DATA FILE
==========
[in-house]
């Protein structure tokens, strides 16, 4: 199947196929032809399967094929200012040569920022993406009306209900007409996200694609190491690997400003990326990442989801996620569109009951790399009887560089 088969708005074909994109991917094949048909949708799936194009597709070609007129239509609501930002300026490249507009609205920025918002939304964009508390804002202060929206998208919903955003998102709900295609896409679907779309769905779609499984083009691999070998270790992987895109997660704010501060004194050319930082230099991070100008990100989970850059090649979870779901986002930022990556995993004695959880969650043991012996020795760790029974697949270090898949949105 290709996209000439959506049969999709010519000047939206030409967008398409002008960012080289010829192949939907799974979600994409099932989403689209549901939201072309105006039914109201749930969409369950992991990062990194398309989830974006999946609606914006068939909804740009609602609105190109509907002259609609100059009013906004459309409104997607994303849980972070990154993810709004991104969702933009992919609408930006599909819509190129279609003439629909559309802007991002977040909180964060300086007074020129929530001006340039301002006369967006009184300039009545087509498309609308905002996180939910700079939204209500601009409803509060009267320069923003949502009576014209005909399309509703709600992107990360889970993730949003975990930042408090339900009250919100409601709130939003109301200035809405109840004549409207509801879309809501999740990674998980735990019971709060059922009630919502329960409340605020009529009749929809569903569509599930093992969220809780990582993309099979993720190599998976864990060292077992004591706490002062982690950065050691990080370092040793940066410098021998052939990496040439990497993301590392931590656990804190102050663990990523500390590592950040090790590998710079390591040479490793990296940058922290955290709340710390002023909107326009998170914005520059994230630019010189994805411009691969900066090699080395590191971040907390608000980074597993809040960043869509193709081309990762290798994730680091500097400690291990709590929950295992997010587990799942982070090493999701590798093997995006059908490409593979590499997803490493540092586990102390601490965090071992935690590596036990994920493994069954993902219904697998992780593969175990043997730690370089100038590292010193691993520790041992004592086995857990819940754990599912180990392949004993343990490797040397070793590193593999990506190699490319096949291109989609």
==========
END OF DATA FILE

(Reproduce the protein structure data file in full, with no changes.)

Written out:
[in-house]
């Protein structure tokens, strides 16, 4: 199947196929032809399967094929200012040569920022993406009306209900007409996200694609190491690997400003990326990442989801996620569109009951790399009887560089 088969708005074909994109991917094949048909949708799936194009597709070609007129239509609501930002300026490249507009609205920025918002939304964009508390804002202060929206998208919903955003998102709900295609896409679907779309769905779609499984083009691999070998270790992987895109997660704010501060004194050319930082230099991070100008990100989970850059090649979870779901986002930022990556995993004695959880969650043991012996020795760790029974697949270090898949949105 290709996209000439959506049969999709010519000047939206030409967008398409002008960012080289010829192949939907799974979600994409099932989403689209549901939201072309105006039914109201749930969409369950992991990062990194398309989830974006999946609606914006068939909804740009609602609105190109509907002259609609100059009013906004459309409104997607994303849980972070990154993810709004991104969702933009992919609408930006599909819509190129279609003439629909559309802007991002977040909180964060300086007074020129929530001006340039301002006369967006009184300039009545087509498309609308905002996180939910700079939204209500601009409803509060009267320069923003949502009576014209005909399309509703709600992107990360889970993730949003975990930042408090339900009250919100409601709130939003109301200035809405109840004549409207509801879309809501999740990674998980735990019971709060059922009630919502329960409340605020009529009749929809569903569509599930093992969220809780990582993309099979993720190599998976864990060292077992004591706490002062982690950065050691990080370092040793940066410098021998052939990496040439990497993301590392931590656990804190102050663990990523500390590592950040090790590998710079390591040479490793990296940058922290955290709340710390002023909107326009998170914005520059994230630019010189994805411009691969900066090699080395590191971040907390608000980074597993809040960043869509193709081309990762290798994730680091500097400690291990709590929950295992997010587990799942982070090493999701590798093997995006059908490409593979590499997803490493540092586990102390601490965090071992935690590596036990994920493994069954993902219904697998992780593969175990043997730690370089100038590292010193691993520790041992004592086995857990819940754990599912180990392949004993343990490797040397070793590193593999990506190699490319096949291109989609």